Student to advise Yale Health

For the first time, a student will lead the committee that advises Yale Health.
For the first time, a student will lead the committee that advises Yale Health. Photo by Alexandra Schmeling.

This year, a student will lead the committee that advises Yale Health for the first time.

In September, the Yale Health Member Advisory Committee elected Ernest Baskin GRD ’16 as its chair for the 2013-’14 academic year. Composed of representatives from several sectors of the Yale community including students, faculty and staff, the committee helps Yale Health administrators make decisions about health plan coverage and services. Students interviewed said Baskin’s appointment as chair of the committee marks a turning point for student involvement in administrative affairs.

“I think that having a student be the chair is really important,” Baskin said. “It shows that [the committee members] recognize the importance of the student population and … allows the students’ needs to come a little more to the forefront of the topics of discussion.”

As chair of the committee, Baskin said he will work with Yale Health administrators to set the agenda and preside over meetings, as well as to ensure that each committee member’s voice is heard.

Baskin’s selection as committee chair reflects a recent shift toward consulting students in University decision-making, said Steven Reilly GRD ’15, president of the Graduate and Professional Student Senate.

“The administration clearly expects a lot and thinks highly of students to let them get involved at such high levels,” he said. “I think it is really important for students to set the priorities of the University.”

Baskin said students have increasingly gained access to various campus committees during his time at Yale. He added that the recent selection of University President Peter Salovey, who attended Yale as a graduate student and served as president of the GPSS, bodes well for students hoping to influence University affairs.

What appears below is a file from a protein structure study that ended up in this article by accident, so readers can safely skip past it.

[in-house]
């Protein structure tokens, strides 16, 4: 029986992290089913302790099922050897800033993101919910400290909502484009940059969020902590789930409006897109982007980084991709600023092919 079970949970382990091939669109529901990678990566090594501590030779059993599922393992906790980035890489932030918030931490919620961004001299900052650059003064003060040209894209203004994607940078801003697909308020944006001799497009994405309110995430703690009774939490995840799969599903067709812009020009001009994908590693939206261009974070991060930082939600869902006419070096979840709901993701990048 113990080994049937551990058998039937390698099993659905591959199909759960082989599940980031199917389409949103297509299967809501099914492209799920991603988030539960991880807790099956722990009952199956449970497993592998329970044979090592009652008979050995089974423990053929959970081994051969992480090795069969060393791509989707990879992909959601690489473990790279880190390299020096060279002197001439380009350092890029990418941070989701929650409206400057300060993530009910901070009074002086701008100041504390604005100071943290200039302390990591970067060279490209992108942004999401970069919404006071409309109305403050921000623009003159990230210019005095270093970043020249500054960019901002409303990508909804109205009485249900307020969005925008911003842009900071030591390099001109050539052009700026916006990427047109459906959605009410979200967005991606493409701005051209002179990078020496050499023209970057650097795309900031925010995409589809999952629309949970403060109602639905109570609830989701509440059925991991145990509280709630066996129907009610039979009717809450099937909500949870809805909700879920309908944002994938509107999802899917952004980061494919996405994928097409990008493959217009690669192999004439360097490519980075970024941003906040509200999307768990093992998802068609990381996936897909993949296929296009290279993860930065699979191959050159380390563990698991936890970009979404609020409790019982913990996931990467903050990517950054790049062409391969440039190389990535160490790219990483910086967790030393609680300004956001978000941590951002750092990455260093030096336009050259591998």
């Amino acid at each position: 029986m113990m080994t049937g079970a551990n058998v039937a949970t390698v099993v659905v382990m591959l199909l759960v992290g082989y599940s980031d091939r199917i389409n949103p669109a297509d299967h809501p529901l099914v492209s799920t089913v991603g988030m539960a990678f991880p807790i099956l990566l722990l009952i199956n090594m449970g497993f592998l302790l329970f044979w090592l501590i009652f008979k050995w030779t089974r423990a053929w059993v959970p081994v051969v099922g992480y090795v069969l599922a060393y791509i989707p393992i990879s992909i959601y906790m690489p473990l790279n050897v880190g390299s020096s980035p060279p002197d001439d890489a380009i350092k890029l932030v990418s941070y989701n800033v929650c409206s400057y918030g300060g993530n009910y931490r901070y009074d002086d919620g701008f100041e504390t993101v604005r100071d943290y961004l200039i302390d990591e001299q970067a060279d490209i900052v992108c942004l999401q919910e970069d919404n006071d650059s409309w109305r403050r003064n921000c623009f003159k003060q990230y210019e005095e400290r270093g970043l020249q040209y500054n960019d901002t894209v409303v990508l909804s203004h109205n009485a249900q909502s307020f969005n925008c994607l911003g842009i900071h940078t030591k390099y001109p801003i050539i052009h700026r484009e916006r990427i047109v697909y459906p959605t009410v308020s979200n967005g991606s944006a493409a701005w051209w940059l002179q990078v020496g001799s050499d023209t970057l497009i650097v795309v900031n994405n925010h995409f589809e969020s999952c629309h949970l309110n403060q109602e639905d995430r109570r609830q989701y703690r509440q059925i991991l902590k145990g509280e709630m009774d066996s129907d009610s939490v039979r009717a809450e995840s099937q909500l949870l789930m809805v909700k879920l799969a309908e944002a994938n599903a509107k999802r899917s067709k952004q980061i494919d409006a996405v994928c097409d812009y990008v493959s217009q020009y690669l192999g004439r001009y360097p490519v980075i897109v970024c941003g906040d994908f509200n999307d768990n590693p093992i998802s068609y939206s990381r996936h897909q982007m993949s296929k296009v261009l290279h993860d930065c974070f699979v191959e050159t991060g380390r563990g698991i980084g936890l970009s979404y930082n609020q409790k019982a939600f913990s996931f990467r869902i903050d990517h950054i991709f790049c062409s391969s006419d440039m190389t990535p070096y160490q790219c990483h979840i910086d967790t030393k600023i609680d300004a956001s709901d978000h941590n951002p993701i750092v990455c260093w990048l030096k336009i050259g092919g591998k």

Baskin said he has served for the past two years as the GPSS representative to the advisory committee and has regularly brought information about the needs of Yale students to the committee’s attention.

Based on conversations with members of the Yale community, discussions at student leadership forums and the results of a GPSS survey of over 20 percent of Yale graduate students, Baskin said he has set two central goals for his time as committee head: improving access to mental health treatment by bringing down wait times at Yale Health, and advocating for increased access and hours of operation for other wellness resources such as gyms and libraries.

Lauren Tilton GRD ’16, advocacy chair for the GPSS, said Baskin has demonstrated a strong commitment to mastering the details of both the Yale Health Plan and its direct impact on students during his time on the advisory committee.

“By understanding in-depth the plans for students and their needs, he’s been a real advocate for the student population,” Tilton said. “It takes a lot of time and dedication to learn what it takes to ask the right questions and be an advocate, especially for something as complicated at the Yale Health Plan.”

Yale Health member services department manager Catherine Kelly, who has worked closely with Baskin during his tenure on the committee, said in a Tuesday email that Baskin has provided “invaluable” information about student perceptions of Yale Health. She added that the committee is “delighted” to see a student appointed as the chairperson.

“Student feedback is instrumental in shaping [students’] experience and interactions with Yale Health,” Kelly said.

Two undergraduate student representatives from the Yale College Council also serve on the committee.

Newly-elected representative Marija Kamceva ’15 said she applied for the position in the hopes of improving Yale’s mental health and counseling services. Students’ experiences with Yale Health vary from success stories to tales of long wait-times and a lack of available counselors, she said.

“I think it is very important for undergrads to have a voice, because there are a lot of things that could be better,” Kamceva said.

Other members of the advisory committee include current and former faculty members as well as Library and Yale Health staff.

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